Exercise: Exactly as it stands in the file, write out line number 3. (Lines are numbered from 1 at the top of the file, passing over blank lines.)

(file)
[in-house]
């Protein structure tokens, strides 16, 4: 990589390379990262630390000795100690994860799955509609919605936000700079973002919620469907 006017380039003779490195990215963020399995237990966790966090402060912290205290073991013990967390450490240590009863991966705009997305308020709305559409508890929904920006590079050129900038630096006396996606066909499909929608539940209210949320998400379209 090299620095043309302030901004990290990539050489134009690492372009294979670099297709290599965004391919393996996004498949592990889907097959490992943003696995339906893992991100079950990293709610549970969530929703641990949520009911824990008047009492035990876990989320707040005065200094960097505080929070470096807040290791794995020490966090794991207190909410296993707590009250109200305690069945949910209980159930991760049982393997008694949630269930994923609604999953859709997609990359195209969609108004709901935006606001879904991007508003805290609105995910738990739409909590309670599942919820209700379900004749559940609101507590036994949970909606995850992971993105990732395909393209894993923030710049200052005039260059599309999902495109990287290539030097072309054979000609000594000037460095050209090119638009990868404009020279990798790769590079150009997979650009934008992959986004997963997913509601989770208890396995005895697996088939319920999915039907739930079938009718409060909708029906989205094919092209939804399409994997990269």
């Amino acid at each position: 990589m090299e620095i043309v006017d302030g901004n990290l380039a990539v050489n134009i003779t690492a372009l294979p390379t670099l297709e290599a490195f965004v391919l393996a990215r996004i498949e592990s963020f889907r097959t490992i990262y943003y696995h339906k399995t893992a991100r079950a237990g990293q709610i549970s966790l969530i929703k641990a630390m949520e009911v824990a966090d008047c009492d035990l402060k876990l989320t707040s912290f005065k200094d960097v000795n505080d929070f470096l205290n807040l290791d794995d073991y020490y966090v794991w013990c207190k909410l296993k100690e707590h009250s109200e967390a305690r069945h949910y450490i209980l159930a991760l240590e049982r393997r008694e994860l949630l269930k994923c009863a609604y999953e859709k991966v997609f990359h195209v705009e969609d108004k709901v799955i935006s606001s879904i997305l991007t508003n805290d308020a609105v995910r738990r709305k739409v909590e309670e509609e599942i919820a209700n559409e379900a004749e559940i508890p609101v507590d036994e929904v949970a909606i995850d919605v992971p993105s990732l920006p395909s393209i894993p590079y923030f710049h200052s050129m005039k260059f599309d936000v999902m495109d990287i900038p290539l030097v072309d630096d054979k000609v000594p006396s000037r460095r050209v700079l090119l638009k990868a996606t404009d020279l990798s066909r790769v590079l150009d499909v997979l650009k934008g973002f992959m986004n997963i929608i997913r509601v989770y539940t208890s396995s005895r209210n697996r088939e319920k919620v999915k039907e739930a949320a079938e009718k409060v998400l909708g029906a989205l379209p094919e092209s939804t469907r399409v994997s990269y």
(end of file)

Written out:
């Amino acid at each position: 990589m090299e620095i043309v006017d302030g901004n990290l380039a990539v050489n134009i003779t690492a372009l294979p390379t670099l297709e290599a490195f965004v391919l393996a990215r996004i498949e592990s963020f889907r097959t490992i990262y943003y696995h339906k399995t893992a991100r079950a237990g990293q709610i549970s966790l969530i929703k641990a630390m949520e009911v824990a966090d008047c009492d035990l402060k876990l989320t707040s912290f005065k200094d960097v000795n505080d929070f470096l205290n807040l290791d794995d073991y020490y966090v794991w013990c207190k909410l296993k100690e707590h009250s109200e967390a305690r069945h949910y450490i209980l159930a991760l240590e049982r393997r008694e994860l949630l269930k994923c009863a609604y999953e859709k991966v997609f990359h195209v705009e969609d108004k709901v799955i935006s606001s879904i997305l991007t508003n805290d308020a609105v995910r738990r709305k739409v909590e309670e509609e599942i919820a209700n559409e379900a004749e559940i508890p609101v507590d036994e929904v949970a909606i995850d919605v992971p993105s990732l920006p395909s393209i894993p590079y923030f710049h200052s050129m005039k260059f599309d936000v999902m495109d990287i900038p290539l030097v072309d630096d054979k000609v000594p006396s000037r460095r050209v700079l090119l638009k990868a996606t404009d020279l990798s066909r790769v590079l150009d499909v997979l650009k934008g973002f992959m986004n997963i929608i997913r509601v989770y539940t208890s396995s005895r209210n697996r088939e319920k919620v999915k039907e739930a949320a079938e009718k409060v998400l909708g029906a989205l379209p094919e092209s939804t469907r399409v994997s990269y």